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Use of naturally occurring mercury to determine the importance of cutthroat trout to Yellowstone grizzly bears

January 1, 2004

Spawning cutthroat trout (Oncorhynchus clarki (Richardson, 1836)) are a potentially important food resource for grizzly bears (Ursus arctos horribilis Ord, 1815) in the Greater Yellowstone Ecosystem. We developed a method to estimate the amount of cutthroat trout ingested by grizzly bears living in the Yellowstone Lake area. The method utilized (i) the relatively high, naturally occurring concentration of mercury in Yellowstone Lake cutthroat trout (508 ± 93 ppb) and its virtual absence in all other bear foods (6 ppb), (ii) hair snares to remotely collect hair from bears visiting spawning cutthroat trout streams between 1997 and 2000, (iii) DNA analyses to identify the individual and sex of grizzly bears leaving a hair sample, (iv) feeding trials with captive bears to develop relationships between fish and mercury intake and hair mercury concentrations, and (v) mercury analyses of hair collected from wild bears to estimate the amount of trout consumed by each bear. Male grizzly bears consumed an average of 5 times more trout/kg bear than did female grizzly bears. Estimated cutthroat trout intake per year by the grizzly bear population was only a small fraction of that estimated by previous investigators, and males consumed 92% of all trout ingested by grizzly bears.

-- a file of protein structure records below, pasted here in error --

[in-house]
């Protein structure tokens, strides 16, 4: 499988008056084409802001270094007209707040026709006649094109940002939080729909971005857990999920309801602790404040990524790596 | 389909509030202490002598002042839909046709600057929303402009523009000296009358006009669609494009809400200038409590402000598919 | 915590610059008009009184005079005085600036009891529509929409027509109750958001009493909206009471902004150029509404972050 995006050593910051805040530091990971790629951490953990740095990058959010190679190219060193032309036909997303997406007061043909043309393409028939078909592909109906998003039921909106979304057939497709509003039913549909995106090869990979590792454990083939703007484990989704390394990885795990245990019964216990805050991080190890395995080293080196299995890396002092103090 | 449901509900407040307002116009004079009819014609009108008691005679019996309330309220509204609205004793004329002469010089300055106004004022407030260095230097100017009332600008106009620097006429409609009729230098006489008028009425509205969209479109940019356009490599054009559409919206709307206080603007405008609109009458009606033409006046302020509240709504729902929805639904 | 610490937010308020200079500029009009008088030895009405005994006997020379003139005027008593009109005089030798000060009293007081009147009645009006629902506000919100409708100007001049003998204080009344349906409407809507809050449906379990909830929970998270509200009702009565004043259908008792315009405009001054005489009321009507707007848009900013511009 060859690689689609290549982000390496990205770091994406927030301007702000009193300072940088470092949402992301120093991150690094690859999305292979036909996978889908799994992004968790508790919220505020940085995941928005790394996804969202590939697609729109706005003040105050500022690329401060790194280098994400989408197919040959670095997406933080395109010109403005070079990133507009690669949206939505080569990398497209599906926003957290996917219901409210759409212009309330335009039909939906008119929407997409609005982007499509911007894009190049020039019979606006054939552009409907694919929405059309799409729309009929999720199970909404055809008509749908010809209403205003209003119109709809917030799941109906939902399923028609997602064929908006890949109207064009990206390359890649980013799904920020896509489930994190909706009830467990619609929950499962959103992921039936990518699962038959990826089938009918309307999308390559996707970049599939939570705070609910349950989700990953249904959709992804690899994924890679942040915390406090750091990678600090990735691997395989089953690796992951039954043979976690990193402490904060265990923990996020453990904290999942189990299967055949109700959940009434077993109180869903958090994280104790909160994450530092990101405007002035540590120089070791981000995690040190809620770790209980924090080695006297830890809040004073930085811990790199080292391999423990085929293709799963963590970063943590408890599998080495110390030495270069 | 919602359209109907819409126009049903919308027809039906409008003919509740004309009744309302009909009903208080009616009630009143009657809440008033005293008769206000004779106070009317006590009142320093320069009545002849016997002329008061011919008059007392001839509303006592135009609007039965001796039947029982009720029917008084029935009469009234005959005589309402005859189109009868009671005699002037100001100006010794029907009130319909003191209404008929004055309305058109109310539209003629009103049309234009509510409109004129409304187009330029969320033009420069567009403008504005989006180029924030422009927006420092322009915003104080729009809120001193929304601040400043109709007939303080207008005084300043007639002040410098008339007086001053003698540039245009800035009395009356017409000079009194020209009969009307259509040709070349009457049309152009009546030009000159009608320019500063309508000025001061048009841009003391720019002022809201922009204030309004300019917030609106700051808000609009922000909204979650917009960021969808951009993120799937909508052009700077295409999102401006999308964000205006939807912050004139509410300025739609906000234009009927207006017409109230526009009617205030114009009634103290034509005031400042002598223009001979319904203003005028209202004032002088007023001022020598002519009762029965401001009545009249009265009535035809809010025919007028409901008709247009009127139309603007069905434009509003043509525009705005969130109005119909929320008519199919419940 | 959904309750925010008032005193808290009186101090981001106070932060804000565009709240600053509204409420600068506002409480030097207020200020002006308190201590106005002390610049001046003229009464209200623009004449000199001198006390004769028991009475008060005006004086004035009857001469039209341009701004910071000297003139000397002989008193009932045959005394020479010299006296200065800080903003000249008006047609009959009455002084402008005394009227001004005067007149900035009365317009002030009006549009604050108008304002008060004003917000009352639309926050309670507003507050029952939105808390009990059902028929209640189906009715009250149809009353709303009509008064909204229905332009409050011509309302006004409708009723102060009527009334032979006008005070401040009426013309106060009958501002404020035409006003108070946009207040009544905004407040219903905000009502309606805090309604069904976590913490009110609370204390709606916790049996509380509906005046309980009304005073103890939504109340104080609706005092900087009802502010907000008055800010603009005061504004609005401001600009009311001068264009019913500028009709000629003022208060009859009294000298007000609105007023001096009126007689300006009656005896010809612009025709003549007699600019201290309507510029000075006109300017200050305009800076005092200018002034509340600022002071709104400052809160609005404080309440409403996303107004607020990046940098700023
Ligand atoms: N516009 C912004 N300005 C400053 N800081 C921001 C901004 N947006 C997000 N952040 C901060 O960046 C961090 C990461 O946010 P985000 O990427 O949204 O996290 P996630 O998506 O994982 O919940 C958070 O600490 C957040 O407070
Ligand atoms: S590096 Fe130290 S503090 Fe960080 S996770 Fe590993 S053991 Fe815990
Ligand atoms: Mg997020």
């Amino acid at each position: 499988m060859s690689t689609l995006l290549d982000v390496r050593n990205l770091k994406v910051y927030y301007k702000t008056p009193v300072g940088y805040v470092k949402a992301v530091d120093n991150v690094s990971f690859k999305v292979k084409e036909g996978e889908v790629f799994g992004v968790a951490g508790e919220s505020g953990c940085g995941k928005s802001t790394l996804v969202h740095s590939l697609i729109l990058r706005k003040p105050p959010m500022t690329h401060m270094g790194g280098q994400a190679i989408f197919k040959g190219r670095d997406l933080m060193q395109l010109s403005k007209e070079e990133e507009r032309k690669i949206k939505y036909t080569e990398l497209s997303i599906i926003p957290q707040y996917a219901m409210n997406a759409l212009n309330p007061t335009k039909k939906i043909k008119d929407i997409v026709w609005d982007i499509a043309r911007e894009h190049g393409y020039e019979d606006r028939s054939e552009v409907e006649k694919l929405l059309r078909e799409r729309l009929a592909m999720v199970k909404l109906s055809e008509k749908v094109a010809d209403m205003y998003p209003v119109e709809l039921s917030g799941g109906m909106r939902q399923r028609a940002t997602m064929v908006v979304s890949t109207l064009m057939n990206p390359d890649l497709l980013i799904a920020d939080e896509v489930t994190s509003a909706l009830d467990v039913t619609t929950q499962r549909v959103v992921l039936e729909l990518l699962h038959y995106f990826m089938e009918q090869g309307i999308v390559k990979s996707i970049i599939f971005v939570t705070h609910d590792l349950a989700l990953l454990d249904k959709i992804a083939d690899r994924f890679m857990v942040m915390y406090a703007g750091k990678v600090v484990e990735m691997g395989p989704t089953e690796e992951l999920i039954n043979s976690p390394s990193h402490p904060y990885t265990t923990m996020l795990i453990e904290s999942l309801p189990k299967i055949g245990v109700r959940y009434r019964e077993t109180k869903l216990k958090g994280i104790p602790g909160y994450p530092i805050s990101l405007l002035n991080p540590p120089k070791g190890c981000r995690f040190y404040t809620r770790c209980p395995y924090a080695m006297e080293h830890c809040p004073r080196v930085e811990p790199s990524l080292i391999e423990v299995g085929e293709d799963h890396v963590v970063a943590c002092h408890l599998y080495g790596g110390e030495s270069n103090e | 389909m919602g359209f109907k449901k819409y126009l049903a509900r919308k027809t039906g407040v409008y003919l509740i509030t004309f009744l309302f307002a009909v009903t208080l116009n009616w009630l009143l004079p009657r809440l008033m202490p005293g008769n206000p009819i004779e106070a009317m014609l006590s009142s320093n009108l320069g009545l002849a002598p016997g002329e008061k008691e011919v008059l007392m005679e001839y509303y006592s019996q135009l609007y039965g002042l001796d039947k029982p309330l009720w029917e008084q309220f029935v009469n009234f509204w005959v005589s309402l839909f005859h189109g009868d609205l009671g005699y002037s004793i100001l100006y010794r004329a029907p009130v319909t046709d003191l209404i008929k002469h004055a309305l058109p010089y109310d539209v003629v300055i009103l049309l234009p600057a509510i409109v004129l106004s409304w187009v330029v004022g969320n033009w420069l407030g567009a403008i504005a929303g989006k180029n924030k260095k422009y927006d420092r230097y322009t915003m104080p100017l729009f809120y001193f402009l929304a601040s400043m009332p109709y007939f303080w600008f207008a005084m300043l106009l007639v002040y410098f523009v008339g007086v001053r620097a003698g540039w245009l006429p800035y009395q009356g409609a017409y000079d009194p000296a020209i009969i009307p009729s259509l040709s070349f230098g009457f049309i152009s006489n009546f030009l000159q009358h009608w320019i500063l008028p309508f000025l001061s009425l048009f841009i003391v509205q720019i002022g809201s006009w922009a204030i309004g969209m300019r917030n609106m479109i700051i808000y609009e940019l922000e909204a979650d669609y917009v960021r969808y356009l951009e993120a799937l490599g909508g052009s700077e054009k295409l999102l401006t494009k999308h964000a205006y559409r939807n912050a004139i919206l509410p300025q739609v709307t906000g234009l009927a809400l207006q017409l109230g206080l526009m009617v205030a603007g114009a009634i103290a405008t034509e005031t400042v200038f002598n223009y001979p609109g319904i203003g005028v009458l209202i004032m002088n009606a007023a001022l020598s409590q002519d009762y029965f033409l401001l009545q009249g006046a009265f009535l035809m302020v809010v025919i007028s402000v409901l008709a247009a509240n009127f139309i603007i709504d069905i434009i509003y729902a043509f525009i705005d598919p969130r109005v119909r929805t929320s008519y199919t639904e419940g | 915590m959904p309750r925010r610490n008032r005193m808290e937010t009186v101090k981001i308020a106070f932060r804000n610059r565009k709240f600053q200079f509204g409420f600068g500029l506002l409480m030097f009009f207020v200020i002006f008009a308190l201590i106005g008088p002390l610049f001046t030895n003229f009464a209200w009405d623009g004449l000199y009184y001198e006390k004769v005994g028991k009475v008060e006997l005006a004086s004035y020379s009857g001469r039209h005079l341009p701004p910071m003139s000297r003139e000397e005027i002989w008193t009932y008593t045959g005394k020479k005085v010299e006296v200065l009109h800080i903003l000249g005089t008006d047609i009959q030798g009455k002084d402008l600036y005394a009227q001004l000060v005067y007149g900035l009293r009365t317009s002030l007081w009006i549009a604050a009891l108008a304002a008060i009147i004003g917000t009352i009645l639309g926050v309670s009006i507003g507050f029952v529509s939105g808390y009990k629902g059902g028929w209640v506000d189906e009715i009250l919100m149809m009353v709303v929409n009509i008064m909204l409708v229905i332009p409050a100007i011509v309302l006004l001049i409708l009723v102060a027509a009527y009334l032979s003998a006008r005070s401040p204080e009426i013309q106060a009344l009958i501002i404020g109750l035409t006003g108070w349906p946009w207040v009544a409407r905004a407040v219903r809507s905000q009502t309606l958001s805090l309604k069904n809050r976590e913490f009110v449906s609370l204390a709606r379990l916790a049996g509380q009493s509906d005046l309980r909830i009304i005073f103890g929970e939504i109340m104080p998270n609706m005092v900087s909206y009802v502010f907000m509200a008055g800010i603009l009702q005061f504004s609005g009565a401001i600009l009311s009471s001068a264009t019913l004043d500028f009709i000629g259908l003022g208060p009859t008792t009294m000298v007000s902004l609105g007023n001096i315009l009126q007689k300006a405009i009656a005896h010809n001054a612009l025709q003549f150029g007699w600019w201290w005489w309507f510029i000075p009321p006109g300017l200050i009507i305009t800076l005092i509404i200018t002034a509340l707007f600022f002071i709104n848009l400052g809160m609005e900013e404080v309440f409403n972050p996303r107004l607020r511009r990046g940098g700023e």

Citation Information

Publication Year 2004
Title Use of naturally occurring mercury to determine the importance of cutthroat trout to Yellowstone grizzly bears
DOI 10.1139/z04-013
Authors L.A. Felicetti, C.C. Schwartz, R. O. Rye, K.A. Gunther, J. G. Crock, M.A. Haroldson, L. Waits, C.T. Robbins
Publication Type Article
Publication Subtype Journal Article
Series Title Canadian Journal of Zoology
Series Number
Index ID 70027529
Record Source USGS Publications Warehouse
USGS Organization Northern Rocky Mountain Science Center